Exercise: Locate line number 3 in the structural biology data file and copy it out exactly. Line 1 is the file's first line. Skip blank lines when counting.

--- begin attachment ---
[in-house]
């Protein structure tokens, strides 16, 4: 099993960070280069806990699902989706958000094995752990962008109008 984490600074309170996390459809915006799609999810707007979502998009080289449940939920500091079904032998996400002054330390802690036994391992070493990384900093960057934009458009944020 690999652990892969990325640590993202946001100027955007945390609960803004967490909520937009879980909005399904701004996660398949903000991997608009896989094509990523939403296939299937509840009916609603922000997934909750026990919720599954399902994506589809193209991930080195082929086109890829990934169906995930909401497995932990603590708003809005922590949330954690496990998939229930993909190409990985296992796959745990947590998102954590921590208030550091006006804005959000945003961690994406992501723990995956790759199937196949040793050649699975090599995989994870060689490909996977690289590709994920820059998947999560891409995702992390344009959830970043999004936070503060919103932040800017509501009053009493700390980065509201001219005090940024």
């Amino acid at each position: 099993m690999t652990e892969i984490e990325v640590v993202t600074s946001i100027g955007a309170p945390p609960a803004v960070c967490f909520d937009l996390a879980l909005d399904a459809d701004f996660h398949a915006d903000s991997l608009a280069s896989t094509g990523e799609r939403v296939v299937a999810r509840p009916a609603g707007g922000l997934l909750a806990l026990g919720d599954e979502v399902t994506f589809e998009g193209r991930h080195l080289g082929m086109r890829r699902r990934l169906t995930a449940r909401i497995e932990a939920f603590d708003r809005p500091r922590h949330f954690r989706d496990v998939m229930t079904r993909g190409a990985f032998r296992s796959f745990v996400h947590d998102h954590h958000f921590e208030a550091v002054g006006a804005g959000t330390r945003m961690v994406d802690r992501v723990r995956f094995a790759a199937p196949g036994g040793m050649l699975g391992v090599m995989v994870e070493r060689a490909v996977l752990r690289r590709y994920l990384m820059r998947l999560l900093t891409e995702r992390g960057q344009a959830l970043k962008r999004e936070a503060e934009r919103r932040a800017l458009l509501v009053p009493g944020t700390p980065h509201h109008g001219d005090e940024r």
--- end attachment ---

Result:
């Amino acid at each position: 099993m690999t652990e892969i984490e990325v640590v993202t600074s946001i100027g955007a309170p945390p609960a803004v960070c967490f909520d937009l996390a879980l909005d399904a459809d701004f996660h398949a915006d903000s991997l608009a280069s896989t094509g990523e799609r939403v296939v299937a999810r509840p009916a609603g707007g922000l997934l909750a806990l026990g919720d599954e979502v399902t994506f589809e998009g193209r991930h080195l080289g082929m086109r890829r699902r990934l169906t995930a449940r909401i497995e932990a939920f603590d708003r809005p500091r922590h949330f954690r989706d496990v998939m229930t079904r993909g190409a990985f032998r296992s796959f745990v996400h947590d998102h954590h958000f921590e208030a550091v002054g006006a804005g959000t330390r945003m961690v994406d802690r992501v723990r995956f094995a790759a199937p196949g036994g040793m050649l699975g391992v090599m995989v994870e070493r060689a490909v996977l752990r690289r590709y994920l990384m820059r998947l999560l900093t891409e995702r992390g960057q344009a959830l970043k962008r999004e936070a503060e934009r919103r932040a800017l458009l509501v009053p009493g944020t700390p980065h509201h109008g001219d005090e940024r």